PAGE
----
Back to Zanzibar

The Island of Spices

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In Zanzibar, everyone is somehow connected to the spice trade. The island is a paradise of smells and flavours – certain spices even have medicinal properties. However, not many are native to the island; they were imported from Asia and South America and have since flourished thanks to the tropical climate.

Spice Tours

In Zanzibar, a wide range of spice tours awaits you. On such a tour, visitors can visit farms where they are introduced to the properties of the various spices and fruits, which can then be tasted. The "Zanzibar Food and Spices Tour" even combines the unique experience with a traditional Swahili lunch.

Food and Spices Tour

Where Pepper Grows

Zanzibar is known for its large quantities of pepper. The pepper plant is a climbing plant that can grow up to ten metres high. There is red, white, green and black pepper. What many people do not know, is that each sort of pepper comes from the same plant. However, depending on the time of harvest and processing, the peppercorns develop different colours.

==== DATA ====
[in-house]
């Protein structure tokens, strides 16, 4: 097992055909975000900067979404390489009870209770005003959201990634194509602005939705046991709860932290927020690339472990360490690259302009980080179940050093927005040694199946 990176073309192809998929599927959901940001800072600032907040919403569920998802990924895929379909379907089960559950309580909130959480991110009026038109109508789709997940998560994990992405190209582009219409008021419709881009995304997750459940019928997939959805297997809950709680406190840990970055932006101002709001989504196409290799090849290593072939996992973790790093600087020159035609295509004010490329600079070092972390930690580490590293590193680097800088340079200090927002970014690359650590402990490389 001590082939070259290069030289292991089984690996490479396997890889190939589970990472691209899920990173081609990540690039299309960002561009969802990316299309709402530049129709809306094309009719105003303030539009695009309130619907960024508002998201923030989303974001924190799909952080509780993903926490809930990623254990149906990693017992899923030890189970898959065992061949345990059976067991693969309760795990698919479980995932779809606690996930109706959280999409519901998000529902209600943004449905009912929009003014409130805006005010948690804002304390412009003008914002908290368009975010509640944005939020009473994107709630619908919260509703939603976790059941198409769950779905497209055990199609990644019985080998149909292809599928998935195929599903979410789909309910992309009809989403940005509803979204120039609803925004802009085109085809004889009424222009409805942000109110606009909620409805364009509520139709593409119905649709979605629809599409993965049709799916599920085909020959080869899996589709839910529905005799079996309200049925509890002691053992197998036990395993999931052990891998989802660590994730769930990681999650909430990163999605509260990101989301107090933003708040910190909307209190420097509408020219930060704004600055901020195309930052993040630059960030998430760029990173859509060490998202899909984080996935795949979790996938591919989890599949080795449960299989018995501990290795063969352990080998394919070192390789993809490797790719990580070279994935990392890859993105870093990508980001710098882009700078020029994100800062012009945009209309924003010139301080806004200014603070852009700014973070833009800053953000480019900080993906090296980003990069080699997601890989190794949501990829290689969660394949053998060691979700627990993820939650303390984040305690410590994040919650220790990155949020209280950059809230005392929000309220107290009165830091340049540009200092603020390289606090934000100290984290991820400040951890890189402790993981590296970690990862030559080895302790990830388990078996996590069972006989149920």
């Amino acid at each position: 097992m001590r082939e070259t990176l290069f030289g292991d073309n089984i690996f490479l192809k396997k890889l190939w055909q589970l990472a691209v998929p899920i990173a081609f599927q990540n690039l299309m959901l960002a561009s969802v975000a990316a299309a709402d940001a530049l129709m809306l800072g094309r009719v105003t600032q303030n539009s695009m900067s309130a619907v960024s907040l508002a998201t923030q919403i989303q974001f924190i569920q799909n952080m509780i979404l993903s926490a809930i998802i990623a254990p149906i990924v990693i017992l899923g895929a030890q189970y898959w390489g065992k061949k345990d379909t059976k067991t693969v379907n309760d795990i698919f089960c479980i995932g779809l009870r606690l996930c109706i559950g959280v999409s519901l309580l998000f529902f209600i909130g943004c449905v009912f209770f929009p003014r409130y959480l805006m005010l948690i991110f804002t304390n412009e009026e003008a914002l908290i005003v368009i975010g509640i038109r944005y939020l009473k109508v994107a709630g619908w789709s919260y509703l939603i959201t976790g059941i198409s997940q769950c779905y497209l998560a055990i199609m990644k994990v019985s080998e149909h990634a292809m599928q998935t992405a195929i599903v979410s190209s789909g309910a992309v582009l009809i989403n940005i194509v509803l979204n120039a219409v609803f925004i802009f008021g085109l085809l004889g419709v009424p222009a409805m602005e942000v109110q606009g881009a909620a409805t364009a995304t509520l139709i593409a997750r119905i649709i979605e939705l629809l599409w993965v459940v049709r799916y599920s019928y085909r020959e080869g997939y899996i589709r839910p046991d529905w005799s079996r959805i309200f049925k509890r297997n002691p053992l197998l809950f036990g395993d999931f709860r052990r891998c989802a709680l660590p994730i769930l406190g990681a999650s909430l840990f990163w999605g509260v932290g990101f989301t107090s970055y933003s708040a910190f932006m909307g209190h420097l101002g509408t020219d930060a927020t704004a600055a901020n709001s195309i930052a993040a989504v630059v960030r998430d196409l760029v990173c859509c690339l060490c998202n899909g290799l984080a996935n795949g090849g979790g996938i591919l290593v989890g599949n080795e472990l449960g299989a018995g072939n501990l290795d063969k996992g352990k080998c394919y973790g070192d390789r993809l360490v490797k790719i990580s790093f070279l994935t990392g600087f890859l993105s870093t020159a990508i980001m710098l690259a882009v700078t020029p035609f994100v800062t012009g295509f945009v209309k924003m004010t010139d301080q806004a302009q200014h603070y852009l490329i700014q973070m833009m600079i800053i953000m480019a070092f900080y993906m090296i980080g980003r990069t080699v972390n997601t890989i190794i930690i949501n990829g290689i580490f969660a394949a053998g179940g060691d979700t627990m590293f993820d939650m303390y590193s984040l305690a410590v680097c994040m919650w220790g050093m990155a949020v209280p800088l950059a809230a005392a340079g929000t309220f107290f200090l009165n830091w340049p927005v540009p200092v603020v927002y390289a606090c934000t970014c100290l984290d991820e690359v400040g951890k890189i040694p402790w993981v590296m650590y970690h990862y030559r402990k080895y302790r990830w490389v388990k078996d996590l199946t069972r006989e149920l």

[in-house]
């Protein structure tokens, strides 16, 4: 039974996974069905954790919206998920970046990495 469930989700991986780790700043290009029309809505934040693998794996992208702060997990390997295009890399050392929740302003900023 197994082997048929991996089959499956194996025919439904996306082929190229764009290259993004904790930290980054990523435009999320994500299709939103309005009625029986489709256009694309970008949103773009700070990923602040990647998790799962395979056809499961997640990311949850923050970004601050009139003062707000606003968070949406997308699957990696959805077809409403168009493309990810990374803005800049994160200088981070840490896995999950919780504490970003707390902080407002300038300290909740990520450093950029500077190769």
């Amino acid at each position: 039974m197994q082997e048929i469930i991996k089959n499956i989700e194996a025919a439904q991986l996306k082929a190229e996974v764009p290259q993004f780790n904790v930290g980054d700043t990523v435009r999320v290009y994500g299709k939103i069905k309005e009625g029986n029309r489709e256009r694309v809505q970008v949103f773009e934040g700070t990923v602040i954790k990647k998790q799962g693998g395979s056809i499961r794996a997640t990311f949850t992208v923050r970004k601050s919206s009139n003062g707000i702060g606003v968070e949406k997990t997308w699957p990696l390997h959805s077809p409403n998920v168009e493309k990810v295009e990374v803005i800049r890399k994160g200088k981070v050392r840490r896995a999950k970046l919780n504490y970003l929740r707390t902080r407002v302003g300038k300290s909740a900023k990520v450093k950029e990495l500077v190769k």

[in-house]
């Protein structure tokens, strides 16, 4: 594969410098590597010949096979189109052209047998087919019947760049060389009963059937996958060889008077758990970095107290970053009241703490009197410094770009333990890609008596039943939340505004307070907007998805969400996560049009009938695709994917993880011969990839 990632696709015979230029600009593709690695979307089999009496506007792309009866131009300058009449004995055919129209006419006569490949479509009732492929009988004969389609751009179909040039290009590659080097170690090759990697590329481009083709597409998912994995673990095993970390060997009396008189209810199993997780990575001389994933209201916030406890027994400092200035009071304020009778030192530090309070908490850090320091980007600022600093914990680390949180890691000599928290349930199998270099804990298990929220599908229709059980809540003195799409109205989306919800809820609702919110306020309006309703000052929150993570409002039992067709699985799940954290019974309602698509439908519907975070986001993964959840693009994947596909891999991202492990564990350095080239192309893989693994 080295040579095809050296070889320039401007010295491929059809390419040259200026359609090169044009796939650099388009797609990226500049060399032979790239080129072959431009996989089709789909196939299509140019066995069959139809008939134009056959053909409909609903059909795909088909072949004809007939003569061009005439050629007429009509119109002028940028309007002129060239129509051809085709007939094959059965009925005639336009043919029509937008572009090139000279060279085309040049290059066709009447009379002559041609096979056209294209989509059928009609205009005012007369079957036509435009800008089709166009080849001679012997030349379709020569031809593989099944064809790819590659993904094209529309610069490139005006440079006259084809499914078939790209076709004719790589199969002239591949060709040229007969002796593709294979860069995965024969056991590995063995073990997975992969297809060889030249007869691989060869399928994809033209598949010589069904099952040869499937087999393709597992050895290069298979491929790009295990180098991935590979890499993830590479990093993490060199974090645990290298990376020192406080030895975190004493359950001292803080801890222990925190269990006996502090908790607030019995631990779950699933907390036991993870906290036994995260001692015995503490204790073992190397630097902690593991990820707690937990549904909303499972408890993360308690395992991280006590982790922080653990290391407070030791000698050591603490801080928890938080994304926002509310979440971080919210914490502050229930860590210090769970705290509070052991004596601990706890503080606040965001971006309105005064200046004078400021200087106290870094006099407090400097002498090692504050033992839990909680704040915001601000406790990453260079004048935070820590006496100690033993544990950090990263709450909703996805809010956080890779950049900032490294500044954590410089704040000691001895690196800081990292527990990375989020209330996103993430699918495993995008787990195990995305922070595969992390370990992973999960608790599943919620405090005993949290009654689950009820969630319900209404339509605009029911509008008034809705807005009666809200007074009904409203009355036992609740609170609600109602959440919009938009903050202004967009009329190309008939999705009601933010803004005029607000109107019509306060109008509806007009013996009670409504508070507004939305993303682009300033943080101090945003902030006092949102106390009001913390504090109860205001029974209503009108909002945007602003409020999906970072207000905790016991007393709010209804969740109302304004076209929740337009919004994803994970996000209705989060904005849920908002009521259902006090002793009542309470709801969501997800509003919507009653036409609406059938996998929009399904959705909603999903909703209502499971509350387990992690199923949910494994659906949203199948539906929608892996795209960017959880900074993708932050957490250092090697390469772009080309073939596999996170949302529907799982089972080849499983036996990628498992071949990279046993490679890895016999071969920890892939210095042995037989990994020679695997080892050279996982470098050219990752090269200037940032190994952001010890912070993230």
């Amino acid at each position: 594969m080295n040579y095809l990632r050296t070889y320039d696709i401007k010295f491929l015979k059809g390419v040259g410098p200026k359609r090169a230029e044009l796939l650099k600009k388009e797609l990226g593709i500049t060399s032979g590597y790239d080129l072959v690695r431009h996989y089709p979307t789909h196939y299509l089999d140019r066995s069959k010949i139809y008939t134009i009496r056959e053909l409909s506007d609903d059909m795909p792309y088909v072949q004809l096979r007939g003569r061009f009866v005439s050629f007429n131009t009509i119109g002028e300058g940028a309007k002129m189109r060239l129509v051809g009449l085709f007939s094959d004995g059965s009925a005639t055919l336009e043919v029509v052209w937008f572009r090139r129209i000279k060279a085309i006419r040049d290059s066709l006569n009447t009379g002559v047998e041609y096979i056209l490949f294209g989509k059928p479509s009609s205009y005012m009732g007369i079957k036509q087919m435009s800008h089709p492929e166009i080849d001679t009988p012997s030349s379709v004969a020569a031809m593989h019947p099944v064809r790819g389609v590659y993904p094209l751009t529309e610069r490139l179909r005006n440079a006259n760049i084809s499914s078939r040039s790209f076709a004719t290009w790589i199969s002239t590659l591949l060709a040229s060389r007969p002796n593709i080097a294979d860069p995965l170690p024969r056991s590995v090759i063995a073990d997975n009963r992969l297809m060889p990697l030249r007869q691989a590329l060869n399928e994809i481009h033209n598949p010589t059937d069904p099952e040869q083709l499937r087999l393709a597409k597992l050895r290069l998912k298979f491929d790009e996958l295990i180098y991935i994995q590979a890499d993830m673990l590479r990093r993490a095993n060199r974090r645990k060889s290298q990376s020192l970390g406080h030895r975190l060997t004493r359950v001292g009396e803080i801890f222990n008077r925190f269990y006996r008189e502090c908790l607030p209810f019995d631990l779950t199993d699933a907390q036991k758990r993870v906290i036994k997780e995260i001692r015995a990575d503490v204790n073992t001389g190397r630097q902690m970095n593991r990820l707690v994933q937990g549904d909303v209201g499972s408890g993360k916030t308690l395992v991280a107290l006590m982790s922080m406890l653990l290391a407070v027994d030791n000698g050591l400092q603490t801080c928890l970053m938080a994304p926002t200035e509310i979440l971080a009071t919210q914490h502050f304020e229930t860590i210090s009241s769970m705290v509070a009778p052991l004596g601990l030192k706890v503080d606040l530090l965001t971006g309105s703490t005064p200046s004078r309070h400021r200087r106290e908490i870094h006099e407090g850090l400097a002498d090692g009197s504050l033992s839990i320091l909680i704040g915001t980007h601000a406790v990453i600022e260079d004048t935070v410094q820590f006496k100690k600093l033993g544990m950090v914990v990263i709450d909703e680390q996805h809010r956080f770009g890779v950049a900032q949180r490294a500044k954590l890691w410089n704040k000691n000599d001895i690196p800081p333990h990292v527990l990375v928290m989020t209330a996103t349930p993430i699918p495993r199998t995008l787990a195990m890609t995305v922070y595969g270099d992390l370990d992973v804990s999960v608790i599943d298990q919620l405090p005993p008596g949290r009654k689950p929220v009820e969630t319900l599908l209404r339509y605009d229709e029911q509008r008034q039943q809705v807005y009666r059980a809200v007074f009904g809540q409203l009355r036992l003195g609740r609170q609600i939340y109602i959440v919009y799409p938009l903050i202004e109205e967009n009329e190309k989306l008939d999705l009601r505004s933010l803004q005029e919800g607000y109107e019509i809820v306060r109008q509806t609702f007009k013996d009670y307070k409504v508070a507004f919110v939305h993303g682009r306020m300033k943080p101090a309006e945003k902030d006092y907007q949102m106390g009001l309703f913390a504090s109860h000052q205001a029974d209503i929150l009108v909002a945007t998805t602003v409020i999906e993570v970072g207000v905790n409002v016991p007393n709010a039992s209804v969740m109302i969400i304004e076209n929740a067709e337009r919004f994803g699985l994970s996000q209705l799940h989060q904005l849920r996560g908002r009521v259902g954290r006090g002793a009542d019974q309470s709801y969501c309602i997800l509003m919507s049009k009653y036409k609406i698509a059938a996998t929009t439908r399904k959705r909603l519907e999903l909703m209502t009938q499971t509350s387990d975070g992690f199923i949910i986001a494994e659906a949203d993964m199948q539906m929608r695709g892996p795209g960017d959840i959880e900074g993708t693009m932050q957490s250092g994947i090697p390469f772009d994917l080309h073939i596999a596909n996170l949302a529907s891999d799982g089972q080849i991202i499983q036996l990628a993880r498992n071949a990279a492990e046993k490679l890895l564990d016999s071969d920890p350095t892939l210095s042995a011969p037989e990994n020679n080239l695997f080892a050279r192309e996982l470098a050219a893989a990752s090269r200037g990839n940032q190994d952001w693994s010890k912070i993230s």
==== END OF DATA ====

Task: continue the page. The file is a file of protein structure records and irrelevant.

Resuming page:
Miracle Cure Cinnamon

Cinnamon not only refines the Zanzibari rice dish Pilau, but also gives many other classic dishes an aromatic flavour. The spice is extracted from the dried bark of cinnamon trees. It is said to have a positive effect on the immune system due to its antioxidant properties.

King of The Spices

The Sultan of Oman once brought cloves from Indonesia to Zanzibar. Since then, it is impossible to imagine the island without the dried buds of the clove tree. When they are harvested, they are either picked by hand or beaten out of the trees with sticks. Then the cloves – dubbed the "King of The Spices" – are dried in the sun for a few days, giving them their brown colour.

Lipstick Fruit Annatto

The reddish annatto seeds originate from tropical Latin America and are used as a seasoning, health and colouring agent. The chestnut-like fruit grows on the Bixa Orellana bush and each carry between 20 and 50 seeds. Crushing them produces a red paste, which some Zanzibari women use as lipstick. The dried seeds taste peppery and spicy.

Photo credits

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